Judaism features

A Shavuot mystery: the angels with four faces

By Mordechai Beck, May 28, 2009

The opening chapter of the Book of Ezekiel, with its mysterious image of a heavenly chariot of four-faced creatures, is read as the haftarah on the first day of Shavuot. But the reason is not immediately apparent.

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Why the rabbis worried about criticism of Israel

By David Aberbach, May 14, 2009

The idea that, as William Blake put it, “opposition is true friendship”, has been one of the faint consolations in Jewish martyrology. Opposition by the ancient pagan world, by Greece and Rome, by Christian Europe and Islam, though often painfully unjust and criminally destructive, has in some ways fructified Judaism and enabled it to adapt to change, and to survive and grow.

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The troubling questions that remain after Gaza

By Rabbi Jonathan Wittenberg, May 7, 2009

The war in Gaza leaves many wounds, the grief of the bereaved, the pain of the wounded and the trauma of the displaced on both sides.

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Never mind the bullocks - just heed the prophets

By Rabbi Pete Tobias, April 30, 2009

It is a beautiful spring morning. The months (years?) of planning are over and the barmitzvah boy is about to be called up to read from the Torah, the book at the heart of the Jewish faith in which he is symbolically taking his place this Shabbat. Nervously, he lifts the piece of paper on which is his dvar Torah, his explanation of the portion he is about to read, and its significance for him as he becomes a Jewish adult. Glancing at the congregation, he begins to read words he has prepared on the subject of … menstruation. Or leprosy.

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Let’s think big. Shabbat can save the planet

April 16, 2009

There is a strong scientific consensus that humanly-caused climate change is real. It is already contributing to flooding in Bangladesh and drought in Mali. Alaskan villagers have become the world’s first climate-change refugees: tragically, they will not be the last. The human and planetary costs of our extravagant behaviour are becoming clearer to us and the prospect is alarming.

Environmental challenges are today at the top of the public policy agenda in most Western countries. But why is environmentalism still a marginal concern in Jewish thought and practice?

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We must learn to share the bread of freedom

By Jonathan Wittenberg, April 7, 2009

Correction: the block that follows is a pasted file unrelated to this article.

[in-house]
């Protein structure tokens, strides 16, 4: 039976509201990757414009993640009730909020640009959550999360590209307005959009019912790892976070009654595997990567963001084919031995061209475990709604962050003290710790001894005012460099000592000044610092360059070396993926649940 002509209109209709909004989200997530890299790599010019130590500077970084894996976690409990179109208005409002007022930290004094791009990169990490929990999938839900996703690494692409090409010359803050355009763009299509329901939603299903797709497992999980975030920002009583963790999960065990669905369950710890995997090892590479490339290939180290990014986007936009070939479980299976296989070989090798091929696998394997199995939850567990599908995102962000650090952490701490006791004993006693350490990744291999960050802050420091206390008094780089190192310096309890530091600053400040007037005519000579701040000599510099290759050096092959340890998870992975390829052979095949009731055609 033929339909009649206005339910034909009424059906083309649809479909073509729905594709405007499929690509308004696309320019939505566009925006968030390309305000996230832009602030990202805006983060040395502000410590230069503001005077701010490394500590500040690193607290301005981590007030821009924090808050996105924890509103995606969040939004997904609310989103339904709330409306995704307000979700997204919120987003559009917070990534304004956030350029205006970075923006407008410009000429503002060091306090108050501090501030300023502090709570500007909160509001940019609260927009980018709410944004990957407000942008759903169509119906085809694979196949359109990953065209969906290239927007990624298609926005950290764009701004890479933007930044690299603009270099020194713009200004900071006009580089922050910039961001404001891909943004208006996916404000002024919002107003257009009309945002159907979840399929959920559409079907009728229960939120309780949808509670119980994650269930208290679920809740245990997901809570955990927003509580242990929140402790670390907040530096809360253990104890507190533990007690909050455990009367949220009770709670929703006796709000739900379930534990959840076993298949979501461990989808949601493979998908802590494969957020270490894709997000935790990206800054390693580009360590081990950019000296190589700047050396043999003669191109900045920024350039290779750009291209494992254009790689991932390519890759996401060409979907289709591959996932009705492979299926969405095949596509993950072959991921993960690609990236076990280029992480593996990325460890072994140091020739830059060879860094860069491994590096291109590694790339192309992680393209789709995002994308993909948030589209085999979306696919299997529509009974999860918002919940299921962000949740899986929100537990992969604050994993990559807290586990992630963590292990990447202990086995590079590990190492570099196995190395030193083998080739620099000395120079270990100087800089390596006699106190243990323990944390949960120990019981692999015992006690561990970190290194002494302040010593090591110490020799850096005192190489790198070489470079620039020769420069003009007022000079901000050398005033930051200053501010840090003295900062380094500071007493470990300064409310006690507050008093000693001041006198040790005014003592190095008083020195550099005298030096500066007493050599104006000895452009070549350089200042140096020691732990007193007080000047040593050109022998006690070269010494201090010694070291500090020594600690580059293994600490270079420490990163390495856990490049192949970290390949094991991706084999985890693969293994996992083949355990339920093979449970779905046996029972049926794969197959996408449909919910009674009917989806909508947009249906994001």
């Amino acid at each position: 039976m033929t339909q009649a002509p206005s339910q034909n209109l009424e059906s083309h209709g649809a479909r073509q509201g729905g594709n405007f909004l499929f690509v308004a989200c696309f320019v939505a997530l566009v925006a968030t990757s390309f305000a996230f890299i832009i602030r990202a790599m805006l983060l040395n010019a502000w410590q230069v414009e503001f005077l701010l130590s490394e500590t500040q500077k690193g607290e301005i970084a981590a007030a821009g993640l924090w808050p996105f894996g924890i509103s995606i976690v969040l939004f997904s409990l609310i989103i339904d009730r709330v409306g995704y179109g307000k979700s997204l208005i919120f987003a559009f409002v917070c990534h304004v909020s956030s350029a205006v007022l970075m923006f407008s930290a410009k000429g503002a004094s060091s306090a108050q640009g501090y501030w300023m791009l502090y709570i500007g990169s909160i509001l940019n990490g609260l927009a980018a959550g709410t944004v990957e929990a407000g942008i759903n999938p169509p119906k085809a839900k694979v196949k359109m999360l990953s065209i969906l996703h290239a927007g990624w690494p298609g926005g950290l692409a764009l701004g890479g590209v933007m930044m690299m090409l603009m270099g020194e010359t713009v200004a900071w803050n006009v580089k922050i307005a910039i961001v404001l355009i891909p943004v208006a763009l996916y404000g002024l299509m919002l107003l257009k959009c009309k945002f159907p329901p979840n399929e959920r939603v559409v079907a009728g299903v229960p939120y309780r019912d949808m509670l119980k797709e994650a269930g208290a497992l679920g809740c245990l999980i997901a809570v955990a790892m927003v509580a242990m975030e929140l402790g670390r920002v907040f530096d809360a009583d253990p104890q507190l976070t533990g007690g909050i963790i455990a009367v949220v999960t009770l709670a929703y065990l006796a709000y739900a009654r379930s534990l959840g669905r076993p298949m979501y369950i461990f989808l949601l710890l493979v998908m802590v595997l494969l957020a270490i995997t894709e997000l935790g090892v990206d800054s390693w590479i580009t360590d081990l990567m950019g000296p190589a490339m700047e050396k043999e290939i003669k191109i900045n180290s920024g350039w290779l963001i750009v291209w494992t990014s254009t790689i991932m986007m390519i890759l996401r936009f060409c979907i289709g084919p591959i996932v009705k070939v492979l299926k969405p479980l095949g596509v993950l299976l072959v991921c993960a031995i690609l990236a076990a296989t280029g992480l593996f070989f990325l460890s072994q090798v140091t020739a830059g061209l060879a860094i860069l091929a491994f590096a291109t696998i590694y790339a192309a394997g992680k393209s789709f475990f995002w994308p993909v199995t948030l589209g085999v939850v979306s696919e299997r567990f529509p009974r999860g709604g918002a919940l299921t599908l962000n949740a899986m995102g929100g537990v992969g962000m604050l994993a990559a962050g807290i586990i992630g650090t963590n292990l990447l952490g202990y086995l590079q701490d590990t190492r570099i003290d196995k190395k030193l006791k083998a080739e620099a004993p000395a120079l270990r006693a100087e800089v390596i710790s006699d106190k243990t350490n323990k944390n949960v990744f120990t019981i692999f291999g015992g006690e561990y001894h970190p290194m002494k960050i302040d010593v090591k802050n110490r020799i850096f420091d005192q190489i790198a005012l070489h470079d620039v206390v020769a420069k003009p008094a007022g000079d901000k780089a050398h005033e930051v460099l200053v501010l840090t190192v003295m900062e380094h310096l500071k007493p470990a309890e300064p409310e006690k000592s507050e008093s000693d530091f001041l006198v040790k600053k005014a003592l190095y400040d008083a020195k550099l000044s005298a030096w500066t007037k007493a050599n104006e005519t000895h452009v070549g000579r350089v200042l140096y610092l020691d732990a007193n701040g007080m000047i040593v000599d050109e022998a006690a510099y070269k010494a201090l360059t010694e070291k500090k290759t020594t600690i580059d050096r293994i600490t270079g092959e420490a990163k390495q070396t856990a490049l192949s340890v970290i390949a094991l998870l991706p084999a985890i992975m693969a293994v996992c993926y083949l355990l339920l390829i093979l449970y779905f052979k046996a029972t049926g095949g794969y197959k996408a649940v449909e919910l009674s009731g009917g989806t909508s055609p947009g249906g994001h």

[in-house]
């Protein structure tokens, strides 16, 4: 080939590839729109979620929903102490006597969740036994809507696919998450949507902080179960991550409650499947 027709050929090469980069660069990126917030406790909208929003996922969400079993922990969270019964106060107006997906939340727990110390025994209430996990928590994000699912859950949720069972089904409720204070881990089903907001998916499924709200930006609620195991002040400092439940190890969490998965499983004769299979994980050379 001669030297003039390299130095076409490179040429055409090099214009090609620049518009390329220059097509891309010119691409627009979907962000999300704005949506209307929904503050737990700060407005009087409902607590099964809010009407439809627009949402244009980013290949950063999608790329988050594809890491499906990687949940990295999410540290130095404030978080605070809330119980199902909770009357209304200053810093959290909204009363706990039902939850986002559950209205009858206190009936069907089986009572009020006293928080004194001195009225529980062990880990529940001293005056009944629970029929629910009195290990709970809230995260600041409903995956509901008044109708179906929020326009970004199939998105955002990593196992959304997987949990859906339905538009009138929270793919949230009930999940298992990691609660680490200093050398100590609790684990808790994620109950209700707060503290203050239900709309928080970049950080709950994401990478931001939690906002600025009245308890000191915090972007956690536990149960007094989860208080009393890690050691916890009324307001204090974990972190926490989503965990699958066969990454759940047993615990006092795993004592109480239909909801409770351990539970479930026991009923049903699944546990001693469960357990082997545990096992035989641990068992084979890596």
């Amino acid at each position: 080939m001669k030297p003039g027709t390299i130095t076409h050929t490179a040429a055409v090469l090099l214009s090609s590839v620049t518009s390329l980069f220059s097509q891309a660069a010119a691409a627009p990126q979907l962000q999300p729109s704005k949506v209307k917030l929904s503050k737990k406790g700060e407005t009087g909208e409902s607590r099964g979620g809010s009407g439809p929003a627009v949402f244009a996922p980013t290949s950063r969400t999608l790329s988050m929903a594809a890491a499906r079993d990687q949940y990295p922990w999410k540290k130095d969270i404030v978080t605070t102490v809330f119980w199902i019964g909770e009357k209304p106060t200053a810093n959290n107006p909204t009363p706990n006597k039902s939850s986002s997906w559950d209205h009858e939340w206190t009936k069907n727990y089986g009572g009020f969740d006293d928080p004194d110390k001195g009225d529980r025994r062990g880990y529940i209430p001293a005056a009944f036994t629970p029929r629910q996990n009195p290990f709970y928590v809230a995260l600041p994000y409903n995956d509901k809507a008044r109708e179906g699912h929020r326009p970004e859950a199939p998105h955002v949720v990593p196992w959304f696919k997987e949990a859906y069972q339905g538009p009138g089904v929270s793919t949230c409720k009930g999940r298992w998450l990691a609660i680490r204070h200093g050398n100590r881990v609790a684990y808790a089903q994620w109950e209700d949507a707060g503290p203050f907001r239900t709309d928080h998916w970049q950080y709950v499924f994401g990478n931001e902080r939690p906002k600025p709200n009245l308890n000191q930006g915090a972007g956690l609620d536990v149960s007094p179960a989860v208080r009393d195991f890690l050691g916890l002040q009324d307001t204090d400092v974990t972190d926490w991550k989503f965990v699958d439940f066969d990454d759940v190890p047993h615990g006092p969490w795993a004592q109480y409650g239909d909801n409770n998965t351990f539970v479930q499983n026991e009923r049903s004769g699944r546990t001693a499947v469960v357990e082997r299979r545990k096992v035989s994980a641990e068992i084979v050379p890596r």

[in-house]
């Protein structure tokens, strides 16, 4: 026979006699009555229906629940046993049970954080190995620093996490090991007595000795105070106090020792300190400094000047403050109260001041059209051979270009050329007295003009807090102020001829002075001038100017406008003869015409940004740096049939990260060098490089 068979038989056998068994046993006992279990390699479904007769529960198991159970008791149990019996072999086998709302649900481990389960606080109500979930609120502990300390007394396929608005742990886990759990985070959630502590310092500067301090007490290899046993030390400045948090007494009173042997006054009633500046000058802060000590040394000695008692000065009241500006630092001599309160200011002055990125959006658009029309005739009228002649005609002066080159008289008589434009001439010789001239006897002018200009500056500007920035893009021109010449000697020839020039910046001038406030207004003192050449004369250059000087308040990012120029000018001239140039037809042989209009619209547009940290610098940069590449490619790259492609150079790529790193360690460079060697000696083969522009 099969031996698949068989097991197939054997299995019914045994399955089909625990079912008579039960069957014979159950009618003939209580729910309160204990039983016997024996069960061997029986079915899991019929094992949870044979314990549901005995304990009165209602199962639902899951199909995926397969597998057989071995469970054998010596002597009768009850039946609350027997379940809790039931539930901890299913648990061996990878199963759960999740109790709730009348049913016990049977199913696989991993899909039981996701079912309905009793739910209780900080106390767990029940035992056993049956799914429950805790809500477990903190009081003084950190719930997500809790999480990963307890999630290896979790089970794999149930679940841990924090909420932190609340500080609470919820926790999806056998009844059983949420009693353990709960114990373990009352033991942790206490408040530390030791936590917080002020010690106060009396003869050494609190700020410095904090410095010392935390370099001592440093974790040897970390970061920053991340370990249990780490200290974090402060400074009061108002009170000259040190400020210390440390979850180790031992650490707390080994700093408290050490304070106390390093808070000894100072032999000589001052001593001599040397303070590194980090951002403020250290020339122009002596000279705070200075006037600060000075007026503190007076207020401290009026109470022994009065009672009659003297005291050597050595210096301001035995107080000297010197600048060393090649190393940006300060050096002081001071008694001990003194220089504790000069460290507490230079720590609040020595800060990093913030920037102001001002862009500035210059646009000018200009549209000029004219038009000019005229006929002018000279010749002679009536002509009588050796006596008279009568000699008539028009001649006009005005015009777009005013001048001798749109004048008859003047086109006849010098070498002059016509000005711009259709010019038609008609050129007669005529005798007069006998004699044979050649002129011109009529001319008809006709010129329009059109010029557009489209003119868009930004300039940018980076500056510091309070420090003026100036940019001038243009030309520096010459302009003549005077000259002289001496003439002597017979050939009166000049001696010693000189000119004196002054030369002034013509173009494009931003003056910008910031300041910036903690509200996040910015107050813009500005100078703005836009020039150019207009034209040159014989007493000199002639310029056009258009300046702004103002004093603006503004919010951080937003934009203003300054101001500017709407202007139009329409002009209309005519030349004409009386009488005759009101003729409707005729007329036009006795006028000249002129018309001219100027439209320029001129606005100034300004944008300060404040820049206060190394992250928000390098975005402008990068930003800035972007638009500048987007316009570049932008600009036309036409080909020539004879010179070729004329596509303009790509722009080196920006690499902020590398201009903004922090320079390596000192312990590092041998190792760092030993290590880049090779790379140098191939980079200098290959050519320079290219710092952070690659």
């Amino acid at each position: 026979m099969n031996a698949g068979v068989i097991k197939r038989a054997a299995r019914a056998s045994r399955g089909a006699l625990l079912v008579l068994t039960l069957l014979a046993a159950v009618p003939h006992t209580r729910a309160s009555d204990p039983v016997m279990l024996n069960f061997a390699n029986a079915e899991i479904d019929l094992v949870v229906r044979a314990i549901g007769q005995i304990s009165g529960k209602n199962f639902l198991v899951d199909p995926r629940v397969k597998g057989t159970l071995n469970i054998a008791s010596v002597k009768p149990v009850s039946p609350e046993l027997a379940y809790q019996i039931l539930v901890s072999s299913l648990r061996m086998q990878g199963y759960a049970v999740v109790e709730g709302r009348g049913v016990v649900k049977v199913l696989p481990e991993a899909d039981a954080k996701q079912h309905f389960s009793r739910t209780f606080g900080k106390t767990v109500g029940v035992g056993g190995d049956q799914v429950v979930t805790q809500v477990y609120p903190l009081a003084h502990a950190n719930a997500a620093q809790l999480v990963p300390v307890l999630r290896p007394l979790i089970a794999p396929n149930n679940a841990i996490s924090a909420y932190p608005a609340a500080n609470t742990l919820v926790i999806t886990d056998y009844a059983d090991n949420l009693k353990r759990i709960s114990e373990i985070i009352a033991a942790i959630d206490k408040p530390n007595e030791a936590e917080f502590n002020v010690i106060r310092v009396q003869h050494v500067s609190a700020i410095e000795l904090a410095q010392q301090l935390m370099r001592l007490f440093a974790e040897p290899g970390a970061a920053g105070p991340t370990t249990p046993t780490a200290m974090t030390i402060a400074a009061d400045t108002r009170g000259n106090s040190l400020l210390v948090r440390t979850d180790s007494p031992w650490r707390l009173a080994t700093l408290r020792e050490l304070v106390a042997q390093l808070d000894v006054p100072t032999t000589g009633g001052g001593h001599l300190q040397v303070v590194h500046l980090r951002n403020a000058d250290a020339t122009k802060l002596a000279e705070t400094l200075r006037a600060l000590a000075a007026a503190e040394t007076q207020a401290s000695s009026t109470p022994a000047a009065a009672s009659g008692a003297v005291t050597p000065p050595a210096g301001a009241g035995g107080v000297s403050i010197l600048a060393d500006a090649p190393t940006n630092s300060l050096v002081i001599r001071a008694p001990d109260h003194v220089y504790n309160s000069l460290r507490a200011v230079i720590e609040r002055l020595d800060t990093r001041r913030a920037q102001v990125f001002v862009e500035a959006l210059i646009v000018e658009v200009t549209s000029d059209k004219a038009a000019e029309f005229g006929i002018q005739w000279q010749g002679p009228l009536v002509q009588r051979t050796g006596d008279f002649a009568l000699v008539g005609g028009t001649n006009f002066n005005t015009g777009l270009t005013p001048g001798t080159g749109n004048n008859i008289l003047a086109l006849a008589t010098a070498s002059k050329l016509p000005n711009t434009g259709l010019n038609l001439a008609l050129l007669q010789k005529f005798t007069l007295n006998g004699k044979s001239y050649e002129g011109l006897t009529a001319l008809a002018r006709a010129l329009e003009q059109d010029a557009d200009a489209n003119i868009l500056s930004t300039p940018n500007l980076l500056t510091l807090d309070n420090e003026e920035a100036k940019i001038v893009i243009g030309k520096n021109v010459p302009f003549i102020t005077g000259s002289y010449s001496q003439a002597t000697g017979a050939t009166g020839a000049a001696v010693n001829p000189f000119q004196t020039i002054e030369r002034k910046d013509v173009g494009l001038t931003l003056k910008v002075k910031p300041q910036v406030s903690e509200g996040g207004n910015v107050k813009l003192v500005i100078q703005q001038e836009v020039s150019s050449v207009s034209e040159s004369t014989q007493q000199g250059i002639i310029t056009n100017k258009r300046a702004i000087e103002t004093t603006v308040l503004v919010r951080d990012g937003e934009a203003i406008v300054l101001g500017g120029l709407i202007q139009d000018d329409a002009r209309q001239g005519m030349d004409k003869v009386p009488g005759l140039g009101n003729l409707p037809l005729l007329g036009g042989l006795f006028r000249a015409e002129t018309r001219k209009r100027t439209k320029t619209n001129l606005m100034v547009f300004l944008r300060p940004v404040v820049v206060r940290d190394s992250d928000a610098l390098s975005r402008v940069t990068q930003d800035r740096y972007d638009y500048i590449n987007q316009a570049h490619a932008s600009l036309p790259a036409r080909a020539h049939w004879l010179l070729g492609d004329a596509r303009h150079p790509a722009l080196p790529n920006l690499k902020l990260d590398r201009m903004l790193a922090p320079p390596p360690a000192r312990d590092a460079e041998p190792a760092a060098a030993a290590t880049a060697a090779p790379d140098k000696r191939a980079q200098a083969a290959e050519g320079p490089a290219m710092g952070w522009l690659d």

Stories need careful handling. Stories may be the secret of survival; stories can also kill. The way we tell our people’s story, how we cast our national narrative, the place we give to self, to others and to God, not only reflects but determines our destiny.

Seder is the great night of the Jewish story. We have always been mindful of how we tell it. The Haggadah is Judaism’s most frequently printed, most variously interpreted, and most fascinatingly subverted, text.

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The Pesach question: how does it feel to be hated?

By Rabbi Jeremy Rosen, April 2, 2009

Nothing typifies the ambivalence of Jewish life today more than the famous midrash repeated in the Talmud. Rebbi Shmuel Bar Nachman, in the name of Rebbi Yonatan, said at the Red Sea: “The angels wanted to sing a song before the Holy One, Blessed is He, but He rebuked them, saying ‘My handiwork is drowning in the sea and you want to sing to me?’ Rebbi Yose Ben Hanina said: ‘Even if He will not rejoice, He allows others to’” (Sanhedrin 39b).

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Why we bless the sun

By Rabbi David Hulbert, March 26, 2009

Why is this year’s erev Pesach different from all others? Because this year, Wednesday April 8, will be the day on which Jews have the rare opportunity to recite the prayers of the service of blessing the sun, or, rather, the prayers by which we bless the Creator of the sun.

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What the Koran says about the land of Israel

By Simon Rocker, March 19, 2009

According to the Hamas charter, Palestine is an Islamic endowment “for all generations of Muslims until the Day of Resurrection” which no one may renounce. The Arab-Israeli conflict is seen as not just a political dispute but an implacably religious one.

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The UN campaign trying to make insulting a faith an international crime

By Simon Rocker, March 12, 2009

It became an iconic image: a book by an award-winning writer burned on the streets of Britain. In September 1988, Salman Rushdie published his novel The Satanic Verses, which contained an irreverent alternative life of the Prophet Muhammad. While literary critics debated its artistic merits, elsewhere a storm was gathering. Many Muslims felt deeply affronted by what they saw as an assault on their faith and, in January 1989, some took to the streets in Bradford to demonstrate, culminating in the now notorious book-burning.

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